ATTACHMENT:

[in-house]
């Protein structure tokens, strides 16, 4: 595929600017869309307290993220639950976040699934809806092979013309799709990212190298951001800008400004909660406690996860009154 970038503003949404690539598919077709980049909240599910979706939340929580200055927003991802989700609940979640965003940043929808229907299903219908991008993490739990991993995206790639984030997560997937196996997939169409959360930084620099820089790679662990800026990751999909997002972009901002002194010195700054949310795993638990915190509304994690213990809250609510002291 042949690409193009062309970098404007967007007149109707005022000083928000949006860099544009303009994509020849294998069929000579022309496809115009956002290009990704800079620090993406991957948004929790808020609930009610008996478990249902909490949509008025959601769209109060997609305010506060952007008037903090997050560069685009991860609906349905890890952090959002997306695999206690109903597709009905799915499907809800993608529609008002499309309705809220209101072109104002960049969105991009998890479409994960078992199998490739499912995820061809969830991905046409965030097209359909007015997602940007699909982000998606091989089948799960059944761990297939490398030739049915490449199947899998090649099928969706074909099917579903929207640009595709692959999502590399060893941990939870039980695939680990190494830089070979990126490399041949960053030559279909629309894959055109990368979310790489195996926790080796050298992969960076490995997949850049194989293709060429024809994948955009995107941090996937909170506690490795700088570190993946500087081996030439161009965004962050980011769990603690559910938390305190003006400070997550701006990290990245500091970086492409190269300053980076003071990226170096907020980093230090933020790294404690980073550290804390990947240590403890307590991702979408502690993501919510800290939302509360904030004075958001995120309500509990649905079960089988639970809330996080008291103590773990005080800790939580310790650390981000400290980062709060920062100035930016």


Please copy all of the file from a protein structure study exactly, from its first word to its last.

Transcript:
[in-house]
């Protein structure tokens, strides 16, 4: 595929600017869309307290993220639950976040699934809806092979013309799709990212190298951001800008400004909660406690996860009154 970038503003949404690539598919077709980049909240599910979706939340929580200055927003991802989700609940979640965003940043929808229907299903219908991008993490739990991993995206790639984030997560997937196996997939169409959360930084620099820089790679662990800026990751999909997002972009901002002194010195700054949310795993638990915190509304994690213990809250609510002291 042949690409193009062309970098404007967007007149109707005022000083928000949006860099544009303009994509020849294998069929000579022309496809115009956002290009990704800079620090993406991957948004929790808020609930009610008996478990249902909490949509008025959601769209109060997609305010506060952007008037903090997050560069685009991860609906349905890890952090959002997306695999206690109903597709009905799915499907809800993608529609008002499309309705809220209101072109104002960049969105991009998890479409994960078992199998490739499912995820061809969830991905046409965030097209359909007015997602940007699909982000998606091989089948799960059944761990297939490398030739049915490449199947899998090649099928969706074909099917579903929207640009595709692959999502590399060893941990939870039980695939680990190494830089070979990126490399041949960053030559279909629309894959055109990368979310790489195996926790080796050298992969960076490995997949850049194989293709060429024809994948955009995107941090996937909170506690490795700088570190993946500087081996030439161009965004962050980011769990603690559910938390305190003006400070997550701006990290990245500091970086492409190269300053980076003071990226170096907020980093230090933020790294404690980073550290804390990947240590403890307590991702979408502690993501919510800290939302509360904030004075958001995120309500509990649905079960089988639970809330996080008291103590773990005080800790939580310790650390981000400290980062709060920062100035930016």